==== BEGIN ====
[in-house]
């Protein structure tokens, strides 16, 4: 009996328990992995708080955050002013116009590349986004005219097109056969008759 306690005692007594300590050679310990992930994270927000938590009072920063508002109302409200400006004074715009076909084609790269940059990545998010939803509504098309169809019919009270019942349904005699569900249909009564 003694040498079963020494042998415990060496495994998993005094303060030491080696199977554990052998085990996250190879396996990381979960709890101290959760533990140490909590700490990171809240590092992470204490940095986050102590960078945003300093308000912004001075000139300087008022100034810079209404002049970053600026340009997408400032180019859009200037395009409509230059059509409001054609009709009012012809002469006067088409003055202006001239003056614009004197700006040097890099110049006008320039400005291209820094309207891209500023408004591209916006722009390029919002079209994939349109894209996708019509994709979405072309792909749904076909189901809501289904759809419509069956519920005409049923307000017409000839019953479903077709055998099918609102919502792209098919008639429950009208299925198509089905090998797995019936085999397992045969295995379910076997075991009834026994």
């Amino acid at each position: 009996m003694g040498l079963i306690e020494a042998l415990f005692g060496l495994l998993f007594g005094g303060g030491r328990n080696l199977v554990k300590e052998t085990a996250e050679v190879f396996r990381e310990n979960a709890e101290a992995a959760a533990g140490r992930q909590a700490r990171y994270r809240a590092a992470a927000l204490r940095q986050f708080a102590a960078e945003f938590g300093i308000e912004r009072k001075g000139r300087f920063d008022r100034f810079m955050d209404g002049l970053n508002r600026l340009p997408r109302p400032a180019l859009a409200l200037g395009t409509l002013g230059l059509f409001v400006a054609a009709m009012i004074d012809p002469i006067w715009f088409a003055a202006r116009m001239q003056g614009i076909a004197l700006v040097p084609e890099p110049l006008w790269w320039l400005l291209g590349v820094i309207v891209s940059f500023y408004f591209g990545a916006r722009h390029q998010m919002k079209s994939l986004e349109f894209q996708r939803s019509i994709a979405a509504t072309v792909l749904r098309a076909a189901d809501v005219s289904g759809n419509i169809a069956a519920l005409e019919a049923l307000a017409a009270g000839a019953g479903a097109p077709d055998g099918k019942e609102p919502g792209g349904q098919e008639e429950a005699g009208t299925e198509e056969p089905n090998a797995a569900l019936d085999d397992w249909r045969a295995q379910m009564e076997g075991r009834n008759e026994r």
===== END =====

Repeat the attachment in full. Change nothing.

[in-house]
């Protein structure tokens, strides 16, 4: 009996328990992995708080955050002013116009590349986004005219097109056969008759 306690005692007594300590050679310990992930994270927000938590009072920063508002109302409200400006004074715009076909084609790269940059990545998010939803509504098309169809019919009270019942349904005699569900249909009564 003694040498079963020494042998415990060496495994998993005094303060030491080696199977554990052998085990996250190879396996990381979960709890101290959760533990140490909590700490990171809240590092992470204490940095986050102590960078945003300093308000912004001075000139300087008022100034810079209404002049970053600026340009997408400032180019859009200037395009409509230059059509409001054609009709009012012809002469006067088409003055202006001239003056614009004197700006040097890099110049006008320039400005291209820094309207891209500023408004591209916006722009390029919002079209994939349109894209996708019509994709979405072309792909749904076909189901809501289904759809419509069956519920005409049923307000017409000839019953479903077709055998099918609102919502792209098919008639429950009208299925198509089905090998797995019936085999397992045969295995379910076997075991009834026994």
């Amino acid at each position: 009996m003694g040498l079963i306690e020494a042998l415990f005692g060496l495994l998993f007594g005094g303060g030491r328990n080696l199977v554990k300590e052998t085990a996250e050679v190879f396996r990381e310990n979960a709890e101290a992995a959760a533990g140490r992930q909590a700490r990171y994270r809240a590092a992470a927000l204490r940095q986050f708080a102590a960078e945003f938590g300093i308000e912004r009072k001075g000139r300087f920063d008022r100034f810079m955050d209404g002049l970053n508002r600026l340009p997408r109302p400032a180019l859009a409200l200037g395009t409509l002013g230059l059509f409001v400006a054609a009709m009012i004074d012809p002469i006067w715009f088409a003055a202006r116009m001239q003056g614009i076909a004197l700006v040097p084609e890099p110049l006008w790269w320039l400005l291209g590349v820094i309207v891209s940059f500023y408004f591209g990545a916006r722009h390029q998010m919002k079209s994939l986004e349109f894209q996708r939803s019509i994709a979405a509504t072309v792909l749904r098309a076909a189901d809501v005219s289904g759809n419509i169809a069956a519920l005409e019919a049923l307000a017409a009270g000839a019953g479903a097109p077709d055998g099918k019942e609102p919502g792209g349904q098919e008639e429950a005699g009208t299925e198509e056969p089905n090998a797995a569900l019936d085999d397992w249909r045969a295995q379910m009564e076997g075991r009834n008759e026994r």